9. Marci

    Milky Way Widefield

    From the album: Marci’s Astropix

    7x20s@ISO1600 (EOS1000D FSM) with 18-55mm kit lens
  10. From the album: Marci’s Astropix

    2hrs with EOS650D at 18Mp shooting visual colour range (240s subs @ ISO800), 1.5hrs with EOS1000D Full-spectrum-modified (no narrowband filters) at 10Mp (120s subs @ ISO800 as core blows out VERY easily in full spectrum). 5x dark frames and 20x bias frames for the EOS1000D session. No flats. Stacked in DSS 64bit with 2x drizzle, processed in Photoshop CC 2018 (very little needed doing to it to be honest, just pull the saturation up a bit to bring the colour out). This is a heavy crop hence the apparent low resolution of the final image. This was the last outing for the EOS650D before I killed it, hence no darks / bias applied to the subs from that camera - it died in process of taking it off mount to shoot darks etc whilst I packed everything else away.

    © M Coyles

  11. badgers

    Lunar Mosaic

    From the album: Badgers - Astrophotos

    A half moon mosaic taken using a Canon 40D and a 2x Barlow via the EOS movie record program

    © Anton Enright

  12. Hi, I'm totally New to this hobby and i'm having trouble understanding something in stellarium. I have ordered (not recieved) a Sky-Watcher Explorer 150PDS, which has a 25mm eyepiece 50degrees FOV as a default. I also have a Nikon D810. I wanted to get an idea of what my field of view would be with the 25mm eyepiece (30x on 750mm focal length), and also what it would be With my Nikon D810 mounted shooting prime Focus - no eyepieces. What surprised me was that it wasnt much difference between the frame and size of the object i get with 30x magnification (25mm eyepiece), and what i get with the Nikon D810 mounted. I dont get this. What magnification do i get With my DSLR mounted with no eyepiece?
  13. Hi All, So I am new to astrophotography and was looking for some advice on what to buy, mainly the mount as I don't have a huge budget. I am currently using a SkyWatcher 102mm Telescope (500mm Focal Length) with a Canon 550d along with a EQ2 mount, so no motors as of yet. Any advice on what mounts to get would be great. Thanks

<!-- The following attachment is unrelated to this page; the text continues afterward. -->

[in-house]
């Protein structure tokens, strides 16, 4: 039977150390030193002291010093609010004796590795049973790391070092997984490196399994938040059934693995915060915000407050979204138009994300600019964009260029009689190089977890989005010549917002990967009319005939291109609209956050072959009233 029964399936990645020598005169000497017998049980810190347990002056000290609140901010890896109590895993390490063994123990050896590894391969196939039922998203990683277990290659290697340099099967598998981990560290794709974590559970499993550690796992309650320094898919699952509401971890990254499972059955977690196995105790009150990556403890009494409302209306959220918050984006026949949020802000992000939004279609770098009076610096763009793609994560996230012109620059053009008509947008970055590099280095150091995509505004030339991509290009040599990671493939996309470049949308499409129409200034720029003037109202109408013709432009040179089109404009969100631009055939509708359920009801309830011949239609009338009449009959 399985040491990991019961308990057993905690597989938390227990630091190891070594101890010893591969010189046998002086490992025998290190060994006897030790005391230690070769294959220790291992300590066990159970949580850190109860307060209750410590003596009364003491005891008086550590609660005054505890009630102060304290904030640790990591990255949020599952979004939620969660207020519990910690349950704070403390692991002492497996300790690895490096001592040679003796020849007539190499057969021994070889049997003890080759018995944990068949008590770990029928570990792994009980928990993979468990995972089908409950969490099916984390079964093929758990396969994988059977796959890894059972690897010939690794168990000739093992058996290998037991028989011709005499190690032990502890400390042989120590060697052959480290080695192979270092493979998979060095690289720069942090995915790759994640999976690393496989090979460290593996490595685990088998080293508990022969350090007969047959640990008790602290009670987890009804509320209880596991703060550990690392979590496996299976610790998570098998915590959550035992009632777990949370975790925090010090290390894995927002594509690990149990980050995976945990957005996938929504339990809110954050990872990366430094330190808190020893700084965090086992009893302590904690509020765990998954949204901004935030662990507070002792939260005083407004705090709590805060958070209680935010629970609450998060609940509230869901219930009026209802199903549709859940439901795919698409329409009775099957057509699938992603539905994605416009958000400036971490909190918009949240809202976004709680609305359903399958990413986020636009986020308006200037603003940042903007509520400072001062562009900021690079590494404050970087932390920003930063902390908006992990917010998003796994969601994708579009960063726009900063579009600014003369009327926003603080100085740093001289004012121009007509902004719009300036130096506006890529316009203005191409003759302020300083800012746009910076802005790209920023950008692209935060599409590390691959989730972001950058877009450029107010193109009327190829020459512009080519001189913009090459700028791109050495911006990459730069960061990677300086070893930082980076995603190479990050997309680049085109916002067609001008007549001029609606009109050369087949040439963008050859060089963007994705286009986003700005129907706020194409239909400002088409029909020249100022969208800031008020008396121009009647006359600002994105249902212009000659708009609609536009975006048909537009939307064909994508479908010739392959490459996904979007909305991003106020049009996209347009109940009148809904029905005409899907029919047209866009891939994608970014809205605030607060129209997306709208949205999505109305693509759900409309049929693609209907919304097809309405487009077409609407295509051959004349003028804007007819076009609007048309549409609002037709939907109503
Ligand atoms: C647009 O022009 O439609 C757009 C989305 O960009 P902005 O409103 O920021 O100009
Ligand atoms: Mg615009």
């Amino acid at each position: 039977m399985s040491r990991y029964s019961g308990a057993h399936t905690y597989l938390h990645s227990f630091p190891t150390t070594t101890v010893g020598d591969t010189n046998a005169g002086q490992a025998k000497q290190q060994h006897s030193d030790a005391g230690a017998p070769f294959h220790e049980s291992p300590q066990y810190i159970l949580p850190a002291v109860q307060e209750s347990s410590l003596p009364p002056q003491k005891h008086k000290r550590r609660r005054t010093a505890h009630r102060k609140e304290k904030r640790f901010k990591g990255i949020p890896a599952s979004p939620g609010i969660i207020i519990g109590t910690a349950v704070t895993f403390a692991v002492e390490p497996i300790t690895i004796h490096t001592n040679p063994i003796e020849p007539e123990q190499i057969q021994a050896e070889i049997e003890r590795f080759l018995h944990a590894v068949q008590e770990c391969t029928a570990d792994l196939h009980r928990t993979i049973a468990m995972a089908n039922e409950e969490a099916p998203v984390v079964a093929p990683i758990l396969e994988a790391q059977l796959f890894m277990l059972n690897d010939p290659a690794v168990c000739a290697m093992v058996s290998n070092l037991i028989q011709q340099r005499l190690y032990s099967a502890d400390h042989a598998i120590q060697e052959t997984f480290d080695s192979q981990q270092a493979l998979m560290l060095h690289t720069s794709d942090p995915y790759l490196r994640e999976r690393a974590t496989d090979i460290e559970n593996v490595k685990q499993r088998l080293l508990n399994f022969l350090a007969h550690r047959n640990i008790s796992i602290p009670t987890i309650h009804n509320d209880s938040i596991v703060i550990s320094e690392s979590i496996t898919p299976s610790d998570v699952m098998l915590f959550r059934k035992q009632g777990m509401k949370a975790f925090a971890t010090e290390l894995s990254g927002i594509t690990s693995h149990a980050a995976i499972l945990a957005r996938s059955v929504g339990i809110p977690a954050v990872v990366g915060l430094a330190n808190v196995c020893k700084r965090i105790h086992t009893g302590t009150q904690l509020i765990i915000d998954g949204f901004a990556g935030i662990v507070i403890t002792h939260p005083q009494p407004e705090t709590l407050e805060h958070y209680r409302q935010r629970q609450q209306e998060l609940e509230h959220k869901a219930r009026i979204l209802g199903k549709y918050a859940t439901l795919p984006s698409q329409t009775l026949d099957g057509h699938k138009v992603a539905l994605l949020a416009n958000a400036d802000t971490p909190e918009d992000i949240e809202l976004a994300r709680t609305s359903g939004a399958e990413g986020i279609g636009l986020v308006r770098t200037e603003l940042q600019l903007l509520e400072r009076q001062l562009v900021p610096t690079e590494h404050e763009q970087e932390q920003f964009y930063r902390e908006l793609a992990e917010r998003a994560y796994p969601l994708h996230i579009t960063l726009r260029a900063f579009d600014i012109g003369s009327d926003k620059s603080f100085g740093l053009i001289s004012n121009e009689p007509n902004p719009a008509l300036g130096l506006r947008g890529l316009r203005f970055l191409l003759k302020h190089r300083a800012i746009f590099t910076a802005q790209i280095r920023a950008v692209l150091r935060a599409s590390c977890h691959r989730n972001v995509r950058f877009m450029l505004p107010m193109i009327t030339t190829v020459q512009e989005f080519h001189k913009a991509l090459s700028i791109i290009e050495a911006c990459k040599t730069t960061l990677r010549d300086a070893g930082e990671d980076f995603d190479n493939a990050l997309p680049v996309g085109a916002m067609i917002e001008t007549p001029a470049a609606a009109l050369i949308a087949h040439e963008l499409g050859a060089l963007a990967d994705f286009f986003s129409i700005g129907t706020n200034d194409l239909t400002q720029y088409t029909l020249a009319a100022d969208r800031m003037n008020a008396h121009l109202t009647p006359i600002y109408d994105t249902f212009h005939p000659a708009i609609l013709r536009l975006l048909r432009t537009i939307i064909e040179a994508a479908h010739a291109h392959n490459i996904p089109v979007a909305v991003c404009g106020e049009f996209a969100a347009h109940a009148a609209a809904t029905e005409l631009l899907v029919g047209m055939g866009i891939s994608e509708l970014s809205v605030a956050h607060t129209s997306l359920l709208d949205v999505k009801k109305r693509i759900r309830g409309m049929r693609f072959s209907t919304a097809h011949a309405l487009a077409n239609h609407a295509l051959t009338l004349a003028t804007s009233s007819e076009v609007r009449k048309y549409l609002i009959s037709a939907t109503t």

14. Went out on Sunday night to try and get some OIII for the Veil Nebula Bi-Colour Mosaic I’m currently working on. It ended up being a largely frustrating night though as I was fighting a big, bright full moon (in hindsight not the smartest decision I’ve ever made in fairness, lol). Factor in just enough intermittent clouds to exacerbate the issue even more, and when it finally set behind the neighbour’s house at 03:30am I was feeling pretty glum and was about to pack up for the night when I suddenly thought, what the heck, let’s try for a quick capture of 21P! As it was fairly low to the East, I had to disconnect all the cables and carry the whole rig to the other side of the house and re-do Polar Alignment, PHD calibration and focus. I did think about not guiding, as I knew the exposures were going to be short, but it just feels wrong not to guide these days so I decided to do it anyway just for peace of mind if nothing else. So I started capturing around 04:15ish and as astro-dark was due to finish shortly after 5am I decided to just do 40 subs of 90s each using the IDAS-D1 filter (we have streetlights nearby). Went in to grab a quick 60 mins of shuteye, except I overslept and didn’t wake until 06:30, so was then in a mad rush to pack up and get ready for work! Which meant I forgot to get Flats, but thankfully I was able to re-use the master Flat from my M13 image from a few months back and it seemed to work just fine ? Processing this one was interesting to say the least. This is my first comet, so I had to do some research beforehand. These days I always do my stacking in APP, but I had to go old-school and use DSS for this one due it’s special Comet-only stacking mode. So I did 2 stacks, a regular Median one just for the stars, and a 2nd Kappa-Sigma one aligned on the Comet (and using the same reference frame as the Median stack). Some subs were badly affected by intermittent clouds, so I could only stack 33 out of the 40 subs (and tbh 33 was really pushing it, quality-wise). I processed each one separately in PS and then layered in just the comet on top using the ‘Screen’ blending mode. I actually wasn’t aware there was red nebulosity in the background until I started stretching, and it certainly would have been easier to process had it not been there, lol. As expected, I have had to use quite a bit of NR compared to my normal amount, due to the pitiful amount of exposure to work with. Hopefully it doesn’t look too bad but let me know if you think it needs more or less of anything in particular. Of course, there’s only so far you can ever go with just 49 mins of data at hand. As the capture was done in such a rush, I didn’t bother worrying about the framing. I just input the co-ordinates into SGP and let it centre on the object for me. But having now worked out where in the sky this is, and looking at the FoV, I can see that had I rotated the camera 90 degrees then the Cone Nebula would have been in the frame. I actually haven’t imaged the Cone before, so I think this winter I will make a point of imaging it in it’s own right, and then I can re-use it to make a much more interesting version of this image with a much better background. Fun times! C&C welcome as always. And thanks for looking! ? Edit: Decided to make a few changes, so here's v2: